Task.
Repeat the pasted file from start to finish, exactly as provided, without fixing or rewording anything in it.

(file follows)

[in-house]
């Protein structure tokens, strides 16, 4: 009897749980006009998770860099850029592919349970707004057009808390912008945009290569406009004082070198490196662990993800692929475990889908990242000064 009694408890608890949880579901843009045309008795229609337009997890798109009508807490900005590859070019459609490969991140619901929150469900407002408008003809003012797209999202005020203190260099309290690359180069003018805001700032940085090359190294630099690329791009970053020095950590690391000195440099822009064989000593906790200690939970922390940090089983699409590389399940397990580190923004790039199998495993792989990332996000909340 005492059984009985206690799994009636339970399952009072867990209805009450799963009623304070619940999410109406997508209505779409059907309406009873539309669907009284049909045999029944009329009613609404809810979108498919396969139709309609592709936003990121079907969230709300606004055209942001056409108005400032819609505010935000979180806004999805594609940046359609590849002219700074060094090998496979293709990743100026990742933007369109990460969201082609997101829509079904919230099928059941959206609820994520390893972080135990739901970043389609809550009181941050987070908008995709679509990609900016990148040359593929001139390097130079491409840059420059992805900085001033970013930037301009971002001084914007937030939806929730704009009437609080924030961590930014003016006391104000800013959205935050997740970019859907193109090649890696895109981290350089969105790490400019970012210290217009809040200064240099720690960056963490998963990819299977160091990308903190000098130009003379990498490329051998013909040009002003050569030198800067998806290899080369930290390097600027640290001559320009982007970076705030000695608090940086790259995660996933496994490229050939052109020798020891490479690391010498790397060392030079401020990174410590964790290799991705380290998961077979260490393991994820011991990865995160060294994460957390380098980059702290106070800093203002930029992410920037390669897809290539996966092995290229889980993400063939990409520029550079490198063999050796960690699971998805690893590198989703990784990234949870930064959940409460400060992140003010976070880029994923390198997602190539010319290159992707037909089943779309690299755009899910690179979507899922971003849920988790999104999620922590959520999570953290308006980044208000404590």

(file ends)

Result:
[in-house]
């Protein structure tokens, strides 16, 4: 009897749980006009998770860099850029592919349970707004057009808390912008945009290569406009004082070198490196662990993800692929475990889908990242000064 009694408890608890949880579901843009045309008795229609337009997890798109009508807490900005590859070019459609490969991140619901929150469900407002408008003809003012797209999202005020203190260099309290690359180069003018805001700032940085090359190294630099690329791009970053020095950590690391000195440099822009064989000593906790200690939970922390940090089983699409590389399940397990580190923004790039199998495993792989990332996000909340 005492059984009985206690799994009636339970399952009072867990209805009450799963009623304070619940999410109406997508209505779409059907309406009873539309669907009284049909045999029944009329009613609404809810979108498919396969139709309609592709936003990121079907969230709300606004055209942001056409108005400032819609505010935000979180806004999805594609940046359609590849002219700074060094090998496979293709990743100026990742933007369109990460969201082609997101829509079904919230099928059941959206609820994520390893972080135990739901970043389609809550009181941050987070908008995709679509990609900016990148040359593929001139390097130079491409840059420059992805900085001033970013930037301009971002001084914007937030939806929730704009009437609080924030961590930014003016006391104000800013959205935050997740970019859907193109090649890696895109981290350089969105790490400019970012210290217009809040200064240099720690960056963490998963990819299977160091990308903190000098130009003379990498490329051998013909040009002003050569030198800067998806290899080369930290390097600027640290001559320009982007970076705030000695608090940086790259995660996933496994490229050939052109020798020891490479690391010498790397060392030079401020990174410590964790290799991705380290998961077979260490393991994820011991990865995160060294994460957390380098980059702290106070800093203002930029992410920037390669897809290539996966092995290229889980993400063939990409520029550079490198063999050796960690699971998805690893590198989703990784990234949870930064959940409460400060992140003010976070880029994923390198997602190539010319290159992707037909089943779309690299755009899910690179979507899922971003849920988790999104999620922590959520999570953290308006980044208000404590």